This volume introduces key concepts for a trans/national expansion in the study of culture. Using translation as an analytical category, it explores what is translatable and untranslatable between nation-specific approaches such as British/American cultural studies, German Kulturwissenschaften and other traditions in studying culture. The range of articles included in the book covers both theoretical reflections and specific case studies that analyze the tensions and compatibilities amongst contemporary perspectives on the study of culture. By testing various key concepts – translation, cultural transfer, travelling concepts – this volume reflects on an essential vocabulary and common points of reference for scholars seeking new frameworks and methodologies for the foundation of a trans/national study of culture that is commensurate with the entangled nature of our world society.
Doris Bachmann-Medick, International Graduate Centre for the Study of Culture (GCSC), Justus-Liebig-Universität, Giessen, Germany.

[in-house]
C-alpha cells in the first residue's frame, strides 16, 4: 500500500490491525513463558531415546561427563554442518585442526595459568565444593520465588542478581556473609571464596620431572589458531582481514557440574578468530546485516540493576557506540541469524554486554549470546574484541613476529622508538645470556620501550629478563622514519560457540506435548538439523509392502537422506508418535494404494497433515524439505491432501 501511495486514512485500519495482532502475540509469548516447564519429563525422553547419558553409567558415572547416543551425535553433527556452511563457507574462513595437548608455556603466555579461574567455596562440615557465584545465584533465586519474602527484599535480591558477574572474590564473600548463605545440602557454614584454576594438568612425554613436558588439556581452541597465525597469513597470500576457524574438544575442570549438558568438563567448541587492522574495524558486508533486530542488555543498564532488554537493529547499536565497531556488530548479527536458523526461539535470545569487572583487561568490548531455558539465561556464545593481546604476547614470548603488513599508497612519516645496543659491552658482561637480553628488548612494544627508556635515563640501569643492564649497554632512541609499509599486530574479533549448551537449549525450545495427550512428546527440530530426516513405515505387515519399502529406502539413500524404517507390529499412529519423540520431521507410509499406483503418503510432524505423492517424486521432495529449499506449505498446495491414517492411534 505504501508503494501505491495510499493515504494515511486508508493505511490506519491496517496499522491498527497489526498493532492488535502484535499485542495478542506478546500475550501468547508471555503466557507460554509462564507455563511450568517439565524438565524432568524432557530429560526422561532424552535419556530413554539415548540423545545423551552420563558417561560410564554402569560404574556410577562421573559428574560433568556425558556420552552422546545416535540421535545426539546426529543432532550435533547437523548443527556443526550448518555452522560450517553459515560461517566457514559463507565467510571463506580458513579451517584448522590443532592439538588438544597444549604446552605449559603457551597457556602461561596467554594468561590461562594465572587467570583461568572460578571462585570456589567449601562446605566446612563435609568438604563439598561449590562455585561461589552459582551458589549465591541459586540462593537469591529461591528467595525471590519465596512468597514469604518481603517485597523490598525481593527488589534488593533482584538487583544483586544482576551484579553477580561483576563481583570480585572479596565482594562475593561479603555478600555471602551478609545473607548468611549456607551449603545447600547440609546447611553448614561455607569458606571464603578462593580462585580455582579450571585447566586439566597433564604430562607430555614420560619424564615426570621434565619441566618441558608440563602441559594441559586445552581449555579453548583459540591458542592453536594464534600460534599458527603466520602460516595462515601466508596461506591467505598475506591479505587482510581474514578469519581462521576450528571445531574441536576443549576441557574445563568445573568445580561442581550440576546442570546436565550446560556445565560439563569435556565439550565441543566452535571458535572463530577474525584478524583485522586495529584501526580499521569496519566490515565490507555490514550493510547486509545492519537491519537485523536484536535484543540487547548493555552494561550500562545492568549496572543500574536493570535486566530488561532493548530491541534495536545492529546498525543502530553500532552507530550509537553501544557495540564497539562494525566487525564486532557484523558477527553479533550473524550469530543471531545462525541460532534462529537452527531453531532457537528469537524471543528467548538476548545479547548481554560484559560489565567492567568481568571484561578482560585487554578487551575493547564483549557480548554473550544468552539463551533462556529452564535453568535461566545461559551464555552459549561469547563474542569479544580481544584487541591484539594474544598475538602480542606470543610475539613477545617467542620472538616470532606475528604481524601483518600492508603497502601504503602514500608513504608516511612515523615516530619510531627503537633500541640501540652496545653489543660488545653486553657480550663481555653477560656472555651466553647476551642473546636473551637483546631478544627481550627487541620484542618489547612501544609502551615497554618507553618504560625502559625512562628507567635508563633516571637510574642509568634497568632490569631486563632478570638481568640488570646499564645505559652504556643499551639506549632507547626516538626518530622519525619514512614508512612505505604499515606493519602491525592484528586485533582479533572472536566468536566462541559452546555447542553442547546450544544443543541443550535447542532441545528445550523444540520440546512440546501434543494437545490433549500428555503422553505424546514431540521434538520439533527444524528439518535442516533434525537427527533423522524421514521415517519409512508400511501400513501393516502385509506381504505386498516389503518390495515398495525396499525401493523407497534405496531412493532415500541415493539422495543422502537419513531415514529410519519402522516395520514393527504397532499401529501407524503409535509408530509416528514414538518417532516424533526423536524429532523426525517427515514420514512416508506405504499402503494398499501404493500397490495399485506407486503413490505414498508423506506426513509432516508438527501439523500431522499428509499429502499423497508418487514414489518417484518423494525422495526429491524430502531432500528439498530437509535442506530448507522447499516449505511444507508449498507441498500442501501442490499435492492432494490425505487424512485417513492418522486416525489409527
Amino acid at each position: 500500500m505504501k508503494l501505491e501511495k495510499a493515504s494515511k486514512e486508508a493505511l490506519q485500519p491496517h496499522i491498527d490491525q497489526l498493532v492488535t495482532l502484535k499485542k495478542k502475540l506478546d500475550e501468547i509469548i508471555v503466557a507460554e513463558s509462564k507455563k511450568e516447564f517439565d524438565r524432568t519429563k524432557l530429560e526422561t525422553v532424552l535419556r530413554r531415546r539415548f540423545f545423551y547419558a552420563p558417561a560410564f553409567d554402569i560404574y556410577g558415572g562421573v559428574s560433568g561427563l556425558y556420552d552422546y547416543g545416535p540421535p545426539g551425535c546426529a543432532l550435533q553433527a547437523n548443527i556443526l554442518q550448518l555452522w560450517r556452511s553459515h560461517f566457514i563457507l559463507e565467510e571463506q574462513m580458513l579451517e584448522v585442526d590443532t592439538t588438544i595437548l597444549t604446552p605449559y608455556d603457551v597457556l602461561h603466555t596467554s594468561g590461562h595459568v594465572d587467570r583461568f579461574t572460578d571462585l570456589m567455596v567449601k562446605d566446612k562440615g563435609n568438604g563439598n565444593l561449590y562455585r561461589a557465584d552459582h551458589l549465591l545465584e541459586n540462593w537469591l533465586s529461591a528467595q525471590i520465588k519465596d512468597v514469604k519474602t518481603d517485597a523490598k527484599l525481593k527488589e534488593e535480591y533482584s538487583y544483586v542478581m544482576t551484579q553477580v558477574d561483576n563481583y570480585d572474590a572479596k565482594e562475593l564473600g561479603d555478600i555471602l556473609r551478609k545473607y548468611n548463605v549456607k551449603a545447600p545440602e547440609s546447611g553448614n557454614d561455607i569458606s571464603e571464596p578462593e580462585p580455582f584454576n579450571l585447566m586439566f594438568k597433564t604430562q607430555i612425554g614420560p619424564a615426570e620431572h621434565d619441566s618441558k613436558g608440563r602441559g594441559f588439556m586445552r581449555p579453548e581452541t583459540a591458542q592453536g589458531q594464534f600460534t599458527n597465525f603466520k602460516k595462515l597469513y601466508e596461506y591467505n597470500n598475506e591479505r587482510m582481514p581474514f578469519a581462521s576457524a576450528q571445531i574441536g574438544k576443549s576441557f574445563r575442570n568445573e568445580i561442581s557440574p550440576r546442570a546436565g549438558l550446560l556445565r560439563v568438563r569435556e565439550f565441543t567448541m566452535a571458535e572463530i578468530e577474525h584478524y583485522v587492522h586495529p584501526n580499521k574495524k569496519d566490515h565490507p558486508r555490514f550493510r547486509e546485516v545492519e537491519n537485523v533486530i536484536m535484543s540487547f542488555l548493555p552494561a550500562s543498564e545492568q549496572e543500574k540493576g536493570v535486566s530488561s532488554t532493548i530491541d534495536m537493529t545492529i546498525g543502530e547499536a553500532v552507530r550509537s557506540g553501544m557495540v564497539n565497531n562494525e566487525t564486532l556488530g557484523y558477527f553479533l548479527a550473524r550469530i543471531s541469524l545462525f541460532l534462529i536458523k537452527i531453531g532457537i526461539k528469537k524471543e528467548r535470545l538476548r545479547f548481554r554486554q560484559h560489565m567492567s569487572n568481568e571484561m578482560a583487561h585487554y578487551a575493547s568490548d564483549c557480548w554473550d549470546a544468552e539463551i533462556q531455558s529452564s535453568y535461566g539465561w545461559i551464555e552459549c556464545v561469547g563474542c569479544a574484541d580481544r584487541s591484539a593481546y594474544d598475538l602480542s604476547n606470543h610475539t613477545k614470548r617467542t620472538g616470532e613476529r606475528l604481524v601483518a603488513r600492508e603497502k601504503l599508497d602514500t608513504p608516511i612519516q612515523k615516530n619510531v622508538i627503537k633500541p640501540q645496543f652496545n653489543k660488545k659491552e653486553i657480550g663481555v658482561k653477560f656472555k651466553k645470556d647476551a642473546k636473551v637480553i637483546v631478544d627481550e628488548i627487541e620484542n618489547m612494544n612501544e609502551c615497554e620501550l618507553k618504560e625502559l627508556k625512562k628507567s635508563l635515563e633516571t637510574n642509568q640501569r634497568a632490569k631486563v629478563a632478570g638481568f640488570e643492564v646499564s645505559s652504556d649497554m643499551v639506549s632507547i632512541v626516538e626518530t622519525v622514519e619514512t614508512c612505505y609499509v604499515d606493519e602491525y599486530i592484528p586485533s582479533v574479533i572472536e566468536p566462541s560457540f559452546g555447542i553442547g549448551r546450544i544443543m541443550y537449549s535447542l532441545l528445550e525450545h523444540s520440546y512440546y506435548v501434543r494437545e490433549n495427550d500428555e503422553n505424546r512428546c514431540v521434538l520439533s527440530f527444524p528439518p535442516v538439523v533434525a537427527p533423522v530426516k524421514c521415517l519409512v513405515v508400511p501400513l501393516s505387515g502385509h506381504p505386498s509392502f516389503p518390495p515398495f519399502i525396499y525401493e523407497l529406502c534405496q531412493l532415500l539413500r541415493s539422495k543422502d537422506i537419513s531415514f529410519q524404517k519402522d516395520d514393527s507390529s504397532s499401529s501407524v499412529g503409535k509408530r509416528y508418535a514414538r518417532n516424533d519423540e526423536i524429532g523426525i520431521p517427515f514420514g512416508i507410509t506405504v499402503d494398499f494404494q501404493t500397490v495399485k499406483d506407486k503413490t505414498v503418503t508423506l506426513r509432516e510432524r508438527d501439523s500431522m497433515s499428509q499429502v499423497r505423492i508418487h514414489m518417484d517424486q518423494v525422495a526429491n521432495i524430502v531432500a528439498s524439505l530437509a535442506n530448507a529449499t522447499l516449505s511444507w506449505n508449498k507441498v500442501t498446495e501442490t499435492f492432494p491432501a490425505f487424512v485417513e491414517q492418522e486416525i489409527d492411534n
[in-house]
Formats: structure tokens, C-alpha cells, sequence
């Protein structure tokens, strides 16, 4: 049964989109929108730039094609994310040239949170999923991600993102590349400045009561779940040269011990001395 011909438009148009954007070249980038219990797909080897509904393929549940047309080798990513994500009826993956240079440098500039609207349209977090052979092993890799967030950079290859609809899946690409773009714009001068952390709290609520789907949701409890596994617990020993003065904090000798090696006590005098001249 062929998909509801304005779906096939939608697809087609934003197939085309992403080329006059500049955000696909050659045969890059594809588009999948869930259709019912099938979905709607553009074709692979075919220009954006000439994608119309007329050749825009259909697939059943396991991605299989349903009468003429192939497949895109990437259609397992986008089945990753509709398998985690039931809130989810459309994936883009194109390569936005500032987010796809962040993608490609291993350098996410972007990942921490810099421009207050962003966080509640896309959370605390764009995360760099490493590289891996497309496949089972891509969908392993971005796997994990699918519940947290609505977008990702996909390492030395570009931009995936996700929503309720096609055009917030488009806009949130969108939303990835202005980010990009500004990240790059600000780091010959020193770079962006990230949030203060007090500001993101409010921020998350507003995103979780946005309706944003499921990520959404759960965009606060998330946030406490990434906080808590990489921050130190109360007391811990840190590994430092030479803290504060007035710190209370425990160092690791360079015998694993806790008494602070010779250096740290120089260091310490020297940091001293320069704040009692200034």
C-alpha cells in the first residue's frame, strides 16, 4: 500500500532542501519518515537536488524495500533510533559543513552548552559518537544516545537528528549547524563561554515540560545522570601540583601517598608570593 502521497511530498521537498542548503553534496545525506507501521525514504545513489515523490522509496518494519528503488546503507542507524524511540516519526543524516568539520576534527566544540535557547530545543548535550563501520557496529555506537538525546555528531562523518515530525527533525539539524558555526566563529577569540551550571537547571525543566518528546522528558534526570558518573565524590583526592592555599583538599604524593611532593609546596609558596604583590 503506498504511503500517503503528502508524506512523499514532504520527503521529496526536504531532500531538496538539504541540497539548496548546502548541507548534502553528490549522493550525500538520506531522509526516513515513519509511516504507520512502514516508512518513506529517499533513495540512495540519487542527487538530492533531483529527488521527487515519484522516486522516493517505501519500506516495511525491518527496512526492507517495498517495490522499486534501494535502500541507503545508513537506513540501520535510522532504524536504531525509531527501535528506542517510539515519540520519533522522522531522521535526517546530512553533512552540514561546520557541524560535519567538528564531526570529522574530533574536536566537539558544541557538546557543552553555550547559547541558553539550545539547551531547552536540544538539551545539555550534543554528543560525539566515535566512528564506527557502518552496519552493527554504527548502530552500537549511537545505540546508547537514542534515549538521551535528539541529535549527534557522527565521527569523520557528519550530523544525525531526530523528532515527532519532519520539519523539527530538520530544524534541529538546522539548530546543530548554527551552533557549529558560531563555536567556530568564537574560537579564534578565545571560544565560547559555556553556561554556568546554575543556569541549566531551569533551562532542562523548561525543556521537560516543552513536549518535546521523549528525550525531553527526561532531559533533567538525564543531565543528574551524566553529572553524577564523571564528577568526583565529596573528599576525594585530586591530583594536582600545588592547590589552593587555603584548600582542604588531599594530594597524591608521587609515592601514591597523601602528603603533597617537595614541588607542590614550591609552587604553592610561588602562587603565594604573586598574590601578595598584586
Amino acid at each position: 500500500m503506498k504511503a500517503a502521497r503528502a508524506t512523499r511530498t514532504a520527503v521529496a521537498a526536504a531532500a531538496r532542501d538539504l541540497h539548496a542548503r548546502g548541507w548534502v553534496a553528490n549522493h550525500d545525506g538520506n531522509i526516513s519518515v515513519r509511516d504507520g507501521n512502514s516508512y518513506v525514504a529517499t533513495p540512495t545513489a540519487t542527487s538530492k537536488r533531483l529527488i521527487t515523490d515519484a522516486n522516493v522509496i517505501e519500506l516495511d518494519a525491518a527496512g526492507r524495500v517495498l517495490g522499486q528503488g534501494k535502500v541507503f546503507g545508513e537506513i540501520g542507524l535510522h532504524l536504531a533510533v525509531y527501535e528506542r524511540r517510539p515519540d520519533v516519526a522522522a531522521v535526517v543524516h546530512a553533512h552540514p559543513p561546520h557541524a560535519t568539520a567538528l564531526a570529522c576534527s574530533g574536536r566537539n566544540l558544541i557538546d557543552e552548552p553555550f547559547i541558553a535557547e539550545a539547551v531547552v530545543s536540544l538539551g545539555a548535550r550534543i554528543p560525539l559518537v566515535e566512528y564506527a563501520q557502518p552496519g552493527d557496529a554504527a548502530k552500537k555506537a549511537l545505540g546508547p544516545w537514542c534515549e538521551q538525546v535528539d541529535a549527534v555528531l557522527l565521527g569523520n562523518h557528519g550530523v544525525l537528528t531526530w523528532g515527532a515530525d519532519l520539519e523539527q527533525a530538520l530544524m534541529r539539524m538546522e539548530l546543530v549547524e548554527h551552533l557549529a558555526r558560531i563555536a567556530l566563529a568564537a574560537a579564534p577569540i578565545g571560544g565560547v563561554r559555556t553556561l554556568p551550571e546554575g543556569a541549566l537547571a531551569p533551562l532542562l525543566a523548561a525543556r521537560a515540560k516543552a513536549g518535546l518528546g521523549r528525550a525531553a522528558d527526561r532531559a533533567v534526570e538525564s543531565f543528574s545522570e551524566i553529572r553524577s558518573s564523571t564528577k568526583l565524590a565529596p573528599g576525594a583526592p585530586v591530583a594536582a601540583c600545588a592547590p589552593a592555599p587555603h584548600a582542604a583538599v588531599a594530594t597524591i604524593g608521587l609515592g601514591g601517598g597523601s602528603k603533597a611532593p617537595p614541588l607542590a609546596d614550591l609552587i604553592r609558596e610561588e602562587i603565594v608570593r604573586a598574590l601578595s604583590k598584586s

"The Trans/national Study of Culture: A Translational Perspective is, through its own structure and approach, the best proof that the project proposed in the title can be successful in research. By its integrative power, it is likely to contribute to the setting up of a rewardingly inclusive space of views, interests and theories. Reuniting researchers from a variety of fields – cultural and literary studies, translation studies, sociology, philosophy, politics, history, art criticism, media and communication studies – the volume serves as a place of encounter whose most appealing quality is polyphony. It manages to make independent, sometimes dissonant, voices fuse into a concerted effort to address issues of utmost concern for both the academic and non-academic world. [...] Reuniting contributors from a variety of fields, the volume constitutes itself as a kaleidoscopic image of culture, with "translation" serving as a guiding concept and principle. By the approaches adopted, the volume invites a clear change of mindset in academia. The meaning of culture exists across rather than within disciplines and must therefore be decoded trans/nationally through a translational perspective." Anca Dobrinescu, in: Word and Text. A Journal of Literary Studies and Linguistics. Vol IV. 2 (December 2014), pp. 133-136.